e-Crime threat actor Mummy Spider has been observed capitalizing on the current Coronavirus scare by using the outbreak as a phishing attack theme. The attackers have crafted official looking emails in an attempt to lure unsuspecting victims into opening a document infected with Emotet:
The emails falsely claims that there are reports of coronavirus patients in the Gifu, Tottori and Osaka prefectures in Japan, urging victims to read an attached Microsoft Word document which contains the Emotet trojan. The messages are particularly dangerous because they were made to look like official government emails, equipped with legitimate addresses, phone numbers and emails.
The emails have predominantly been composed in native Japanese language, and have spoofed a number of prefectural governments across Japan, to include the Kyoto Prefectural Yamashiro Minami Public Health Center.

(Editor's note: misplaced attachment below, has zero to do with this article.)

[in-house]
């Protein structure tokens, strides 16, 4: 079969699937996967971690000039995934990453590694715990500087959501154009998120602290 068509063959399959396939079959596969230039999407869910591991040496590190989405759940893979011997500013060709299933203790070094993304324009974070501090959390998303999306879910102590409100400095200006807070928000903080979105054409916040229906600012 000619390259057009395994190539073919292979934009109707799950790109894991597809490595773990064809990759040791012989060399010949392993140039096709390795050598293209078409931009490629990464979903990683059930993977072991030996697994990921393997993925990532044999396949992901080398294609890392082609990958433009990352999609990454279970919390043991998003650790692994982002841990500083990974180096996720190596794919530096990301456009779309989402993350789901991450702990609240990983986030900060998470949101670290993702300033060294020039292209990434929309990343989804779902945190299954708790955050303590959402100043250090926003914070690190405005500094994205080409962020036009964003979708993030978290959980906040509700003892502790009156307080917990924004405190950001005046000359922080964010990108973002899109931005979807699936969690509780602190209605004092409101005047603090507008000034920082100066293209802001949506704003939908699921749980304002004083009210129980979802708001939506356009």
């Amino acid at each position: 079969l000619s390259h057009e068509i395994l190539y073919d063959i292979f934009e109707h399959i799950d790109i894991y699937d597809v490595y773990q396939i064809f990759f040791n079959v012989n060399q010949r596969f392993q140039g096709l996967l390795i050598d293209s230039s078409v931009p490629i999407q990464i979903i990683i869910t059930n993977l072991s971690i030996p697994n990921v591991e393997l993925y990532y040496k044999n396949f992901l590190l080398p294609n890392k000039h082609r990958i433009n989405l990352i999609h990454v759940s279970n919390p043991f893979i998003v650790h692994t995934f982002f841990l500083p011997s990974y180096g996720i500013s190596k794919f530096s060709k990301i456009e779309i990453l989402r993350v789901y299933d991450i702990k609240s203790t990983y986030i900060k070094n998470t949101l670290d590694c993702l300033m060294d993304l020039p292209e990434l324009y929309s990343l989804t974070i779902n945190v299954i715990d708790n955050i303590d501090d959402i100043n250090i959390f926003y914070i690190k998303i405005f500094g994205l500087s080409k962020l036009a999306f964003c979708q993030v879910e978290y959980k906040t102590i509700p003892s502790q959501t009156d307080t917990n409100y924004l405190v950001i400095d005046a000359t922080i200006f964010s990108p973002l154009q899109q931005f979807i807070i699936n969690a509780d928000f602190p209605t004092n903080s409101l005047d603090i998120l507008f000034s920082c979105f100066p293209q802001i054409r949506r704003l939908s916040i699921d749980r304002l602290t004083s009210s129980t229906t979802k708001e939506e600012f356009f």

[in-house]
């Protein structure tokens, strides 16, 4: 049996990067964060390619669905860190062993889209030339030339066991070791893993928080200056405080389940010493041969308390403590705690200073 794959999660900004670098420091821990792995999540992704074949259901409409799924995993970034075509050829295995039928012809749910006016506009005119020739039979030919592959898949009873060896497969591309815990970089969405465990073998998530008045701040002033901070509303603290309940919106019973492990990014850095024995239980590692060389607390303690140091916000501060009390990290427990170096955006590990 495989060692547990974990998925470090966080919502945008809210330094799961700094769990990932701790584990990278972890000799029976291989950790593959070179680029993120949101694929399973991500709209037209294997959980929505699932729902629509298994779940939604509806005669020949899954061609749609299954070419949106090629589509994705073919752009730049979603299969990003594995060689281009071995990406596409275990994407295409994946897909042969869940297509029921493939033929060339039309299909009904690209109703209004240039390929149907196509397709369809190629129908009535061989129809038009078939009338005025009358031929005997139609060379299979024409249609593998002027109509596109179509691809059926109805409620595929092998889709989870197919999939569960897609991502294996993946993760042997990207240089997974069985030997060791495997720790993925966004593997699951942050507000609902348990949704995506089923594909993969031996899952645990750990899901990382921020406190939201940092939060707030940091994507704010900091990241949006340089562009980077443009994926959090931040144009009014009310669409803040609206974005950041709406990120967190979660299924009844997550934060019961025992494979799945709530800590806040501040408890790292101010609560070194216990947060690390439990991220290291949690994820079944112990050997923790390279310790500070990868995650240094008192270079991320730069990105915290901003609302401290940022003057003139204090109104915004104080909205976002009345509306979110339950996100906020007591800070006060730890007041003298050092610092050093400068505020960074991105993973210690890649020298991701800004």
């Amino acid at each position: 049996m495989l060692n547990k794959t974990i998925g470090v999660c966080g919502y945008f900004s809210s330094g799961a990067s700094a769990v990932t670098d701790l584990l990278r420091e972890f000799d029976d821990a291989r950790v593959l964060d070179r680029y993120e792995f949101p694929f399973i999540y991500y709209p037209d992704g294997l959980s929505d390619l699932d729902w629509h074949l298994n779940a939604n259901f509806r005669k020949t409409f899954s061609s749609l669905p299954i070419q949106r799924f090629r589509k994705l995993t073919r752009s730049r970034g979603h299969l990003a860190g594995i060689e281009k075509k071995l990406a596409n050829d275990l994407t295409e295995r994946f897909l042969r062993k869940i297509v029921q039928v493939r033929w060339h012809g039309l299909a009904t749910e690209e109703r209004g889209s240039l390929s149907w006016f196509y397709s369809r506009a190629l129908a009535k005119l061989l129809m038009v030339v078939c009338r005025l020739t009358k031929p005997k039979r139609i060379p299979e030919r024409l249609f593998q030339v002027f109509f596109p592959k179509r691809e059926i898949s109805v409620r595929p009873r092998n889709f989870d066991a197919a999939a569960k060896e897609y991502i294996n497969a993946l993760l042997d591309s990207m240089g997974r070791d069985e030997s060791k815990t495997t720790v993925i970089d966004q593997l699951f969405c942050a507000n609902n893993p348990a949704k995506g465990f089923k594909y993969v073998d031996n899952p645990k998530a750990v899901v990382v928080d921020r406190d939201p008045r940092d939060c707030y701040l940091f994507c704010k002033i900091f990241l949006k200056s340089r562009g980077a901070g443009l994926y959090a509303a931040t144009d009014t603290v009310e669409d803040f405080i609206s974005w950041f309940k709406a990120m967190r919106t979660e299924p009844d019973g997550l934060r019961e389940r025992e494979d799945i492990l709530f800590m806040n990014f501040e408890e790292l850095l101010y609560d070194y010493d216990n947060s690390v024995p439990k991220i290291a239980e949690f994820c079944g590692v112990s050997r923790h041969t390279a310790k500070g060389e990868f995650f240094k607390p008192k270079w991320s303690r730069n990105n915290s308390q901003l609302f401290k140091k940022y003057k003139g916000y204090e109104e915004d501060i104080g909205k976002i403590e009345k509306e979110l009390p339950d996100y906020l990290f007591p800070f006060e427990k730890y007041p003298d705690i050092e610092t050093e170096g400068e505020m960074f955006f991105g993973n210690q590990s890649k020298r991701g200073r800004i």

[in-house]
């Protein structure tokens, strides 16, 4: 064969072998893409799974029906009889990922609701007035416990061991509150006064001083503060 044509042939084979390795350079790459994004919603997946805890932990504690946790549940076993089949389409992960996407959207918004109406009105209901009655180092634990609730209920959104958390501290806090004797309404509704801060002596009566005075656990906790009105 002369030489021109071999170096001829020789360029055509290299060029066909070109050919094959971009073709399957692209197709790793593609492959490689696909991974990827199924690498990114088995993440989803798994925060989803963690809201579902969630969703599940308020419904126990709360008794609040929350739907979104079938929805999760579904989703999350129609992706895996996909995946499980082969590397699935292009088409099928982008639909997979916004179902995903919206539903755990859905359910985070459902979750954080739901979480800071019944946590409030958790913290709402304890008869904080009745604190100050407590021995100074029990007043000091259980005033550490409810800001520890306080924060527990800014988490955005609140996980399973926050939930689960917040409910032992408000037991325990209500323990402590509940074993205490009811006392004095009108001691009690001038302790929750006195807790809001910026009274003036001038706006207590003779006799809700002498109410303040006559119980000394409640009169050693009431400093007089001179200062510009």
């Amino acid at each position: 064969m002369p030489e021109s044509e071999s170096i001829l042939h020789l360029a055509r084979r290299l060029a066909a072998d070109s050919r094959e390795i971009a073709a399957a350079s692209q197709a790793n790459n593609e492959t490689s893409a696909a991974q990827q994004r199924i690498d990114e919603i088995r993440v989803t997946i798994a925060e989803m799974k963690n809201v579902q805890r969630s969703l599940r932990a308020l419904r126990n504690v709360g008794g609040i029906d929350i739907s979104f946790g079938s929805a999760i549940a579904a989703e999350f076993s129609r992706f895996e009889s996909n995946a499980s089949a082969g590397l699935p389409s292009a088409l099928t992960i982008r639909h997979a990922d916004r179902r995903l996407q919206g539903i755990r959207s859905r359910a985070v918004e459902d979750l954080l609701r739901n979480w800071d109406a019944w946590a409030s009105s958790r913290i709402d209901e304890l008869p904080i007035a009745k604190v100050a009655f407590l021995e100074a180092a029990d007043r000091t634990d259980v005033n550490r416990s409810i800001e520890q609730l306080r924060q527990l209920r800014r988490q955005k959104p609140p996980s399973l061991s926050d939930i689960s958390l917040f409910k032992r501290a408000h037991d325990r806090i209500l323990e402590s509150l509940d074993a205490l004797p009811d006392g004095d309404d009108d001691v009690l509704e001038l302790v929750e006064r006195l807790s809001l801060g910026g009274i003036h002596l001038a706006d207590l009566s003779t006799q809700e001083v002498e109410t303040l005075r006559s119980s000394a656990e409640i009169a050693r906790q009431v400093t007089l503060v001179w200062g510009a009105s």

Malicious actors, especially e-crime adversaries, often use current events in spear-phishing campaigns. Playing on peoples fears is quite common, and leveraging official-looking communications make these campaigns difficult for the average citizen to discern between what is true and what is fake.
If you are a recipient of these types of emails, before opening any attachments ask yourself the following question: did I provide my email address to the Ward Office or City Hall?
If the answer is no, then quite obviously do not open the attachment because it is most likely malicious.
If the answer is yes, then cross-reference the communication with what is listed on their web site, or even call to check if this is valid. Local governments will generally not inform their inhabitants via email with a requirement to open an attachment. They will generally post important information on their web site, and social media accounts, as email cannot be trusted. Even in Japan.
As a general rule, never open an unsolicited email attachment unless you are one-hundred percent sure of its authenticity.